§ 4. Mr. Martlew
To ask the Secretary of State for Foreign and Commonwealth Affairs what assessment he makes of the progress of the transition to democracy programme in Nigeria. 
§ The Minister of State, Foreign and Commonwealth Office (Mr. Jeremy Hanley)
We remain concerned at the continued lack of substantial progress by the regime, even in meeting its own timetable. Human rights abuses continue and political freedoms are denied.
§ Mr. Martlew
Is it not the case that in the past we have hidden behind United States policy with regard to taking a sterner line against the military regime in Nigeria? Now that the United States National Security Council has called for a freezing of the military regime's assets, will we stop dragging our feet and take the lead in placing tighter sanctions on this despicable junta?
§ Mr. Hanley
It is unfair, indeed untrue, to say that we are hiding behind anyone else's policy. We are at the forefront of not only the united policy of the Commonwealth but the united policy of the European Union. As members of the Commonwealth ministerial action group, we are taking urgent steps. The next meeting will be on 23 April. We are considering a wide range of issues while waiting to see whether Nigeria takes the opportunity of going down the path that it has already declared that it will follow towards civilian rule.
The European Union has set up a series of sanctions against Nigeria and we are considering any other sanctions that might be considered by the United States that are effective and do not hurt the ordinary people of Nigeria. Therefore, it is wrong for the hon. Gentleman to say that we are dragging our feet. Quite the reverse: we are at the forefront in trying to make Nigeria see sense and come into the real world.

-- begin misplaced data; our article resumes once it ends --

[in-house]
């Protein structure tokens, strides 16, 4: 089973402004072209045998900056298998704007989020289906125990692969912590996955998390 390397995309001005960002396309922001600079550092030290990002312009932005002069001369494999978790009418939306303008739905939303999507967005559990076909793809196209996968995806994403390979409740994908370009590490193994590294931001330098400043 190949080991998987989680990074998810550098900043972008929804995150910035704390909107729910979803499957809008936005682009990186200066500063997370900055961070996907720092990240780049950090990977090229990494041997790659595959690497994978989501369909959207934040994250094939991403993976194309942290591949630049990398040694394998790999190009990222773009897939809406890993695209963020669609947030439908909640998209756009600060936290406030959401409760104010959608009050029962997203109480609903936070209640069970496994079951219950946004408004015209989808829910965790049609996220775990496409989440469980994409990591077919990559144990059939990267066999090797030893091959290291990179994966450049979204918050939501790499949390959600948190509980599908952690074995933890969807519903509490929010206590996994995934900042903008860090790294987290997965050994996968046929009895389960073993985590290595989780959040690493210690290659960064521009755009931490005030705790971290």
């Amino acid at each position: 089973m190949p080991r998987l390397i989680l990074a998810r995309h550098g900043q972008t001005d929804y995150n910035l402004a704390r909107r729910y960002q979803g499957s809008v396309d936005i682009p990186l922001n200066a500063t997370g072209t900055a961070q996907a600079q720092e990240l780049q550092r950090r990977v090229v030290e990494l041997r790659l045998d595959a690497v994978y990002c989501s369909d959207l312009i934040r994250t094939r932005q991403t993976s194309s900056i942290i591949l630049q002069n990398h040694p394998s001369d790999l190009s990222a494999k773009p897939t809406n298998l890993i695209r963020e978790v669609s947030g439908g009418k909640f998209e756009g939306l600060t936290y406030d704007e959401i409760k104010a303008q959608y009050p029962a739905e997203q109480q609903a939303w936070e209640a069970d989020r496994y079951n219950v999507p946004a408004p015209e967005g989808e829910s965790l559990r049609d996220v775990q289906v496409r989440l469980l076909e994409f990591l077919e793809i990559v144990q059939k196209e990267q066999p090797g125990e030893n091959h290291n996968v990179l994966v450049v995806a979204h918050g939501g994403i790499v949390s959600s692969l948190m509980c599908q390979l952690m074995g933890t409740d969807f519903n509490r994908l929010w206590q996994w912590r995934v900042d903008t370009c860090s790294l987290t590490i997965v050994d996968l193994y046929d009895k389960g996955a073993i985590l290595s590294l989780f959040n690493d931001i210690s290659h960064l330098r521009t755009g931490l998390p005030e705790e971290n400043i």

§ Mr. John Marshall
May I ask my right hon. Friend to think long and hard before imposing further economic sanctions? Does he agree that economic sanctions often hurt the people of the country without hurting the decision-makers? Does he remember the late Lord Wilson 374 saying that economic sanctions would break down Ian Smith in a matter of weeks rather than months, and that they took 15 years to do so?
§ Mr. Hanley
What my hon. Friend says is worth seriously considering. There are no economic sanctions on Nigeria at present, but the Department of Trade and Industry continues to keep the level of activity under review in the light of the prevailing political and economic circumstances. We shall continue to support British exporters, but we must consider whether sanctions are an effective remedy.
If it is suggested that sanctions need to be imposed and the main sanction is, let us say, oil, those sanctions will have to be properly policed. That may require a naval blockade and a considerable cost not only to us but to the broader community within the United Nations. My hon. Friend is right that the interests of the ordinary people of Nigeria must always be kept in mind.